Penguins Notebook: Practice doesn't make perfect on power play

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The Penguins spent 20 minutes of their Saturday practice on an intensive power-play session, but that wasn't apparent in the first period of their 4-2 victory against Boston yesterday at Mellon Arena.

Especially at the start of a five-on-three advantage 9:17 into that first period.

Just before the faceoff, the Penguins realized they had six skaters on the ice, one over the limit. Point man Sergei Gonchar started to skate off, then forward Petr Sykora skated toward the bench but stopped before Gonchar -- one of the most productive power-play point men in the NHL -- finally left the ice.

"Sometimes it happens," Gonchar said. "I guess we were confused."

All the while, captain Sidney Crosby was screaming and pointing.

"I was just trying to get us organized," Crosby said. "We had to have a guy go off. It was hard because of [Evgeni] Malkin [whose English is limited]."

Coach Michel Therrien said the problem was with defenseman Kris Letang, who had not been on the ice during the previous 43 seconds, a five-on-four power play.

"He was supposed to be on the ice, but he didn't know who to send off," Therrien said.

The Penguins didn't score on that power play, but redemption came in the second period when Malkin's blistering shot from the right circle beat Boston goaltender Alex Auld during a man-advantage to make it 2-1 and give the Penguins a lead they never relinquished.

An empty feeling

Crosby almost scored a highlight goal -- into an empty net.

With Auld pulled in the final seconds, Crosby drove down the right side of the Boston zone and shook off a checker. By then, he was at a severe angle to the net as he let go a shot.

"I'd say I could see not even a foot of the net," Crosby said, noting that the length of his stick made the aperture even smaller.

The puck bounced hard off the near post -- right to Penguins winger Gary Roberts, who planted it at 19:50 for his second goal of the game.

Attendance record

The Penguins drew 17,060 to set a club record with their 31st consecutive regular-season sellout, a number that could grow to 54 if Mellon Arena is filled the rest of this season.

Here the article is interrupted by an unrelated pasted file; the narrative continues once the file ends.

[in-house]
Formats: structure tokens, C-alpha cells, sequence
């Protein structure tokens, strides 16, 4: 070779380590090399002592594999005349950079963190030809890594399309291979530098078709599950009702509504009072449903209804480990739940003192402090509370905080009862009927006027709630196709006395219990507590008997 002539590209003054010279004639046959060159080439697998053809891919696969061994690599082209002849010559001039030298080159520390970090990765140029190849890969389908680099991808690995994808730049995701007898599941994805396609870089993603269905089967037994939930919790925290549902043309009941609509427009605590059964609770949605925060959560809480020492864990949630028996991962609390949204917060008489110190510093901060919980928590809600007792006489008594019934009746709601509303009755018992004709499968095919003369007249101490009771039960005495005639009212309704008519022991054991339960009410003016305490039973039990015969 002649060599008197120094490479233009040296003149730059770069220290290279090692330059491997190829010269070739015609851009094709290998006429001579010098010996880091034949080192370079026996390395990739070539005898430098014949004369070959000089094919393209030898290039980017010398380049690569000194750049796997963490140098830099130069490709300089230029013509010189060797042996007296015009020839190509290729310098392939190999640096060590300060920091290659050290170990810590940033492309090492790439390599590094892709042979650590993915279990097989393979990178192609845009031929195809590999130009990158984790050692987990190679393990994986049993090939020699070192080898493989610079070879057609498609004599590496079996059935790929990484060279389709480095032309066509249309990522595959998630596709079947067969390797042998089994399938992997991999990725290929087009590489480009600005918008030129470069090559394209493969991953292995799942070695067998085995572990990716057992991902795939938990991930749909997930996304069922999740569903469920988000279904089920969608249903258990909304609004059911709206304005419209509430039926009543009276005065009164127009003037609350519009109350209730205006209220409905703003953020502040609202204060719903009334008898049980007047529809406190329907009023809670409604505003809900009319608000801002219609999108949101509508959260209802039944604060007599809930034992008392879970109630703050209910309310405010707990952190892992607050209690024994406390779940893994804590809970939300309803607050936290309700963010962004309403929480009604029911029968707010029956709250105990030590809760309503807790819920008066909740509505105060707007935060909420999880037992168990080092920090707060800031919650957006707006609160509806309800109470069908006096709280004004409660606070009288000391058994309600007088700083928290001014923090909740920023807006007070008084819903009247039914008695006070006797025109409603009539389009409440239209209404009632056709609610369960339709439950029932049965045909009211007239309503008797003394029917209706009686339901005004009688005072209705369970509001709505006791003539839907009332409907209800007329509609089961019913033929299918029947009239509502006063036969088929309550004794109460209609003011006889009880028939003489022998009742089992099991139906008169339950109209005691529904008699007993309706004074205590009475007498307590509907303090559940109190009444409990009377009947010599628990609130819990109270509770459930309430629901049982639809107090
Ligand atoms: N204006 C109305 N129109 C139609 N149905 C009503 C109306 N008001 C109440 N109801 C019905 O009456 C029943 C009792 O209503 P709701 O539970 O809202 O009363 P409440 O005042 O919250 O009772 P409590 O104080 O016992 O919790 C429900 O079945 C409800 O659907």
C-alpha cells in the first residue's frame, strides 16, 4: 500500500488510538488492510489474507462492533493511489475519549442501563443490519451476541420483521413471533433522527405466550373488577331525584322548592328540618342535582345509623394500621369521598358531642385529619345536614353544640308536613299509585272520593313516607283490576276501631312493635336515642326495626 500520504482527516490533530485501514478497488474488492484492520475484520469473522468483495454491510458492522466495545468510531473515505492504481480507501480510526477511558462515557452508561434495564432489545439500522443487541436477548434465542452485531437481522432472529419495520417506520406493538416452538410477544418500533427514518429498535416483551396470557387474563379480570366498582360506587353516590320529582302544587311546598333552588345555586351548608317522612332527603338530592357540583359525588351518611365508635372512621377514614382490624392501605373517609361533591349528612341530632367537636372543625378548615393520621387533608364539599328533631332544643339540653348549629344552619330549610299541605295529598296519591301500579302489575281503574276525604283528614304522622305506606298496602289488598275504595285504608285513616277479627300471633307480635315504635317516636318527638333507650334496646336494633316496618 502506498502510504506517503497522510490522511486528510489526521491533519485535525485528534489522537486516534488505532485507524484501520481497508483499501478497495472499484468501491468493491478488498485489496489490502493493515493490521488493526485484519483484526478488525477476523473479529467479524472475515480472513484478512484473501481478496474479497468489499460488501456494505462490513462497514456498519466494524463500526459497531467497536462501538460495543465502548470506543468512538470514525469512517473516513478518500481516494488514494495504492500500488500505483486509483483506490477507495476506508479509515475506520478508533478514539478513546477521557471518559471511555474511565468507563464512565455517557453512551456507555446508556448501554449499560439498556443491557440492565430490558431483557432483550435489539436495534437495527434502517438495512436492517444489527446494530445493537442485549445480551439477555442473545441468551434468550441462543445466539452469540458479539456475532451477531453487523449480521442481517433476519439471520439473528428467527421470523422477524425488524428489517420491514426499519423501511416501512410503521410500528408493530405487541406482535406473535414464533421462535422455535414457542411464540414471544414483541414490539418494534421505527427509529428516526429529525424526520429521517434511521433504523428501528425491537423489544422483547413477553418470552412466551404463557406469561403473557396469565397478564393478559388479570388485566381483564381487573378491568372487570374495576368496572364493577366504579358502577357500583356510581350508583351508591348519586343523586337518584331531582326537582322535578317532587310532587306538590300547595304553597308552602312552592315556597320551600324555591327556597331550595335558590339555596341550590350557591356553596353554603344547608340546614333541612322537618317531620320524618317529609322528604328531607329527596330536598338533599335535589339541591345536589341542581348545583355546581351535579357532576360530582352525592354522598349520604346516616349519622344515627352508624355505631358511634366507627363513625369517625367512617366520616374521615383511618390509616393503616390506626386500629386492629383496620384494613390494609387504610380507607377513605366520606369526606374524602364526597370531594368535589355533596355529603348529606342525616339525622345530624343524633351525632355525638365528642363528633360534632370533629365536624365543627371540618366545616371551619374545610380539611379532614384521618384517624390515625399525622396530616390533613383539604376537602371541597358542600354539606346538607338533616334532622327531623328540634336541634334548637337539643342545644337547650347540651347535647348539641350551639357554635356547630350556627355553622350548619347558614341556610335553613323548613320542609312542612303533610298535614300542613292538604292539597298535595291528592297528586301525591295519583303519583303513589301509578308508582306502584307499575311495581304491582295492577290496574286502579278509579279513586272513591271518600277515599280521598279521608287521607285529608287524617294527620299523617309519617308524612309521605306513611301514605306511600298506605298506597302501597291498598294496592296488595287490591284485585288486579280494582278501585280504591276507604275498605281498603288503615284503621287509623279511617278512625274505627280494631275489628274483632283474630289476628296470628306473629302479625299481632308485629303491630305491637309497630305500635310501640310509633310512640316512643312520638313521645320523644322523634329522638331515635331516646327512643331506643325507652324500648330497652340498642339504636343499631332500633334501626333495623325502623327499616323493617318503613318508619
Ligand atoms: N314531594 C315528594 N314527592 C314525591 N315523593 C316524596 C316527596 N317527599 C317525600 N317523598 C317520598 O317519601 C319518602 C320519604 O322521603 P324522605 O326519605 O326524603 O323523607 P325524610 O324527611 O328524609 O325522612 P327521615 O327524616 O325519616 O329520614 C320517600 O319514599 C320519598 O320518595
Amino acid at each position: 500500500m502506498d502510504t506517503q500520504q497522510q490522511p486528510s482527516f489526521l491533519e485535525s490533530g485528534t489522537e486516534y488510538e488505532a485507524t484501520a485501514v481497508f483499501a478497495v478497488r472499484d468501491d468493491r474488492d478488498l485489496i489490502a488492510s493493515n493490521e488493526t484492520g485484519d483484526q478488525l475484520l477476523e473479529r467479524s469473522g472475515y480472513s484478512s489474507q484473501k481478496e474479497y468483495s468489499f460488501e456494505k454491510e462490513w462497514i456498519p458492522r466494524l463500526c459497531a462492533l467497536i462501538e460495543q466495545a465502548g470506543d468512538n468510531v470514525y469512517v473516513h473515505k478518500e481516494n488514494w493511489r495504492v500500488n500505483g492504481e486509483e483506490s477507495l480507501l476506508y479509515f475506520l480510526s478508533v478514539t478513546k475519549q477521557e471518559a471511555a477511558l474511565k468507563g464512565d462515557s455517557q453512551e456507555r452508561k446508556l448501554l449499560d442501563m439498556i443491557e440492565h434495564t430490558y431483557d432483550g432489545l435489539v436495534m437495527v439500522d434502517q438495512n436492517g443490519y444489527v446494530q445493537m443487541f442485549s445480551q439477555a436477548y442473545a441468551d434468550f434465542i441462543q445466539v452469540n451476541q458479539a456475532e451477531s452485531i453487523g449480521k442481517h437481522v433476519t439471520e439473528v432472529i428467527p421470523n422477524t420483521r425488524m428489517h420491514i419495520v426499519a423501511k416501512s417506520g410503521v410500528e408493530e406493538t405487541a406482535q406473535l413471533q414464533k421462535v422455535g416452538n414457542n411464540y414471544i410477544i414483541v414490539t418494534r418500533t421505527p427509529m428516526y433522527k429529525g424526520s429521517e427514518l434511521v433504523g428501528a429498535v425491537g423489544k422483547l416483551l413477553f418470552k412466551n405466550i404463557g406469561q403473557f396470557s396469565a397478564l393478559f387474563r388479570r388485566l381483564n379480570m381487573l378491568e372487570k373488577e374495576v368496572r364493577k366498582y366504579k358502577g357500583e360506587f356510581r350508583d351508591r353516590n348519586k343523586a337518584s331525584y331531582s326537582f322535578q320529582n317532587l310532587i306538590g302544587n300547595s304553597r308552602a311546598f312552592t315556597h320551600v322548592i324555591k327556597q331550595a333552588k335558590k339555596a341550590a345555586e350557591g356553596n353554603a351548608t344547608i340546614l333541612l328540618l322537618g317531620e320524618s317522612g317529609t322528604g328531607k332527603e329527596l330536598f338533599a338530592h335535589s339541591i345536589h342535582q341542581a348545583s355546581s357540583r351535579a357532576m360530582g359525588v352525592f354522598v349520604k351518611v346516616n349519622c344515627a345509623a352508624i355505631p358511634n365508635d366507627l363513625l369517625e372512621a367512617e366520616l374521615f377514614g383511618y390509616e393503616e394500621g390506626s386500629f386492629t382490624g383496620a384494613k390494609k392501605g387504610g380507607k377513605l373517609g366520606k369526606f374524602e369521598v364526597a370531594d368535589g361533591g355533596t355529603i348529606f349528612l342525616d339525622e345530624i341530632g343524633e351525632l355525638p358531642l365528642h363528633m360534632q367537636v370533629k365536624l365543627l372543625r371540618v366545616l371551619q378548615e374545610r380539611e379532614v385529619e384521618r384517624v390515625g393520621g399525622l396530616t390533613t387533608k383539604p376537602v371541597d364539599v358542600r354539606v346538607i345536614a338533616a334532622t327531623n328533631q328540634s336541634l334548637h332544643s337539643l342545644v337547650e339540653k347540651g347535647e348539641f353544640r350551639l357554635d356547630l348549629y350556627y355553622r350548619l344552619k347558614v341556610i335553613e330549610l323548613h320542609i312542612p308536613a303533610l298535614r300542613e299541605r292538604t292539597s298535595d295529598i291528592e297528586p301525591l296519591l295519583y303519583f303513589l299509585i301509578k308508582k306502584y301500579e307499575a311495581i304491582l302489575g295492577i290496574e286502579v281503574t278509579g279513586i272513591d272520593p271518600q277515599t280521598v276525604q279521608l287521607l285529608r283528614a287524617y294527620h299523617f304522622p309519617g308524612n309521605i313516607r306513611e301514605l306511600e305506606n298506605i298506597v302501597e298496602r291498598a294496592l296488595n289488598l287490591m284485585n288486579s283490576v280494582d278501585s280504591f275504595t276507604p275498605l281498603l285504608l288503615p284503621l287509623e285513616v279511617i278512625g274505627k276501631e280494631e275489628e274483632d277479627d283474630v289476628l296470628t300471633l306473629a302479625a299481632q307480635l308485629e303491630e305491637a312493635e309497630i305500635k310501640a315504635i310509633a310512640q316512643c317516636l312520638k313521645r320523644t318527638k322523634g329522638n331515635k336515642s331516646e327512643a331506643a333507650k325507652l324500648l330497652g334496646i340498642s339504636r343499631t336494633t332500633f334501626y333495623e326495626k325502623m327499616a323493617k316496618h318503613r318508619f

"It's a possibility we could sell out the season," team president David Morehouse said. "It's a tribute to the fans and the city of Pittsburgh."

It's not bad for the bottom line, either. Each of the 18 home games in 2007-08 has drawn a standing-room crowd, adding to the club's revenue stream.

"It helps the business end," Morehouse said. "It's going to help us maintain the talent level."

Although there was a large increase in fan interest and ticket sales in Crosby's first two seasons, it has reached the point where tickets are getting tough to come by. The team now has a waiting list for season tickets.

"The sports fans in Pittsburgh are extremely loyal. I grew up here; I know," Morehouse said. "Pittsburgh, since Mario [Lemieux, the retired Hall of Fame center and team chairman], has become a hockey town. With Sid, that's growing exponentially. It's like Renaissance II."

Part of that growth now includes plans for a new arena across the street from Mellon Arena scheduled to open for 2010-11.

Slap shots

Gonchar picked up his 400th career assist in the second period. ... Sykora played his 800th game. ... In addition to Ryan Malone (leg), the Penguins scratched defenseman Brooks Orpik for the third consecutive game. ... Boston scratched winger Brandon Bochenski and defenseman Bobby Allen. ... Because of Christmas, the Penguins are off until Wednesday afternoon.


Shelly Anderson can be reached at shanderson@post-gazette.com or 412-263-1721.


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